Proverb 5 is overall about Adultery. however, there are a lot of deeper insights that come from this verse and wider applications.
Proverbs 5:3-4: “3 For the lips of the adulterous woman drip honey,
and her speech is smoother than oil;
4 but in the end she is bitter as gall,
sharp as a double-edged sword.“
Flattery Feels Good
We have a hard time ignoring flattery. It hits the areas of our self-confidence that feel good. However, that is not all it does. We have a bias towards our life and actions. When we hear someone praise our actions, or build us up, there is a subconscious desire to agree. Thus, we have to argue with our inner monologue a bit in order to disarm flattery. The whole point of flattery is to make our first response something like “exactly” or “you know it.” Of course, we don’t like to be arrogant, but when others praise us it gives us permission to pat yourself on the back.
The Danger of Flattery
Not all complimentary words are dangerous or bad. Nevertheless, it does tend to lessen our resolve. No coach or motivator ever say “you are doing great, no need to try harder.” That is because we are not able to coast. We can push or lay back, but the middle of those actions always eludes us. Thus, flattery tends to make us less desirable of improvement. It tells us we are awesome so need to put in any effort to get better.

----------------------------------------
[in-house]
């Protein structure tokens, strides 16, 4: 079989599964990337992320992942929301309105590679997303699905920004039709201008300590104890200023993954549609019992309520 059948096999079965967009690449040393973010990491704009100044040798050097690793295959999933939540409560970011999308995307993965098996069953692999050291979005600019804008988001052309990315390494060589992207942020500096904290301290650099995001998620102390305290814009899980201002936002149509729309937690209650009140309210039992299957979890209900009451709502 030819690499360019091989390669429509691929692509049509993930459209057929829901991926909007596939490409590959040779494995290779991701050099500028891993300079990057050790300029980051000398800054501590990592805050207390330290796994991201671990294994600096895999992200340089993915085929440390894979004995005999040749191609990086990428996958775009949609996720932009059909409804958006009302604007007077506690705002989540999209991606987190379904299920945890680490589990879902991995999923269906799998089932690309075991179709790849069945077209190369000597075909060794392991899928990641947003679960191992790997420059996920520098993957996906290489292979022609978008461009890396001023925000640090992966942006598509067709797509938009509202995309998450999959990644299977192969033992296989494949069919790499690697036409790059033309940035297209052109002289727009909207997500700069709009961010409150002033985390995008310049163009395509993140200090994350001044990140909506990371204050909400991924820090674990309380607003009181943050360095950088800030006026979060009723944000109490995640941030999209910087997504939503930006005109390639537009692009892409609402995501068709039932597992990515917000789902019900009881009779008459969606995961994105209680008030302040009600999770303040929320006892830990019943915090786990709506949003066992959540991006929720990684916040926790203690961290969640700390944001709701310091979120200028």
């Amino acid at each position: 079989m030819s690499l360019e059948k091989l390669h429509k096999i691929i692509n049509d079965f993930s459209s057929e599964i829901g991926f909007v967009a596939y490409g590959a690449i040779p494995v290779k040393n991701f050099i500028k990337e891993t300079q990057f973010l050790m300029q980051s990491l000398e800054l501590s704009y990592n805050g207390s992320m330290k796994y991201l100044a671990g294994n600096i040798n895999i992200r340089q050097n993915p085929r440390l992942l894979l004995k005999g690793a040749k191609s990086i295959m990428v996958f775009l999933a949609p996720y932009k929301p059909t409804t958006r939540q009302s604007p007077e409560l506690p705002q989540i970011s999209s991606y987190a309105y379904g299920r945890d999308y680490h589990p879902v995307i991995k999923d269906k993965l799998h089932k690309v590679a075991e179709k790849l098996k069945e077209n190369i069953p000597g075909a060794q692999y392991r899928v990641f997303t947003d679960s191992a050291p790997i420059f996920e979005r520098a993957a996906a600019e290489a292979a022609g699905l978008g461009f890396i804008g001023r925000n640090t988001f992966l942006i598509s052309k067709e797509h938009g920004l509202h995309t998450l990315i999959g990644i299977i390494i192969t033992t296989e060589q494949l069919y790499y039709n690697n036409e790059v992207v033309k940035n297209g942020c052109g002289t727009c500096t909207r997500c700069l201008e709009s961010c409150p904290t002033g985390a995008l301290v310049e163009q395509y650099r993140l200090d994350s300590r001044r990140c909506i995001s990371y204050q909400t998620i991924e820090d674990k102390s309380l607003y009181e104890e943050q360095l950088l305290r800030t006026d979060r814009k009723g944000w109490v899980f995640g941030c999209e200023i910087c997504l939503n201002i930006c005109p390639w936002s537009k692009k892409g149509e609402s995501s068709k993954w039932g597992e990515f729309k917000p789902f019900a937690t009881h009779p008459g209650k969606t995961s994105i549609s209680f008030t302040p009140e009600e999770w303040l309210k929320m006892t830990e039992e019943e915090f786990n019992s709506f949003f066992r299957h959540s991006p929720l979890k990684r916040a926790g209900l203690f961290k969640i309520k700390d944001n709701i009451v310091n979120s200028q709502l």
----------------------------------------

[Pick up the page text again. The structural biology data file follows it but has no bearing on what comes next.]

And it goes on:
This is without acknowledging the evil intent of others. Flattery is often used to draw us into a situation we would otherwise avoid. This may be a bad decision like buying a product we don’t need or strengthening a relationship we should avoid. In the context of adultery, that latter snare is the one the author is asking us to avoid. Nevertheless, adulterous relationships are hardly the only ones that are bad for us.
Teaching Children this Wisdom
Flattery is not always a concept kids grasp. It helps to start this imparting of wisdom with a discussion of the difference between being nice and using flattering words. There are different motivations for flattery and those should be explored during this discussion.
The danger of flattery can be taught in your favorite game. This works great in chess, checkers, or poker. Any game where you have an opportunity to draw a child into making a bad decision will work. Use flattery to goad them into making a bad play and then when the mistake becomes apparent discuss why the move was made. Talk to them about how the words used might have impacted their decision making. It is important to note that all positive comments are not bad, but they should be aware when someone might have ill intent.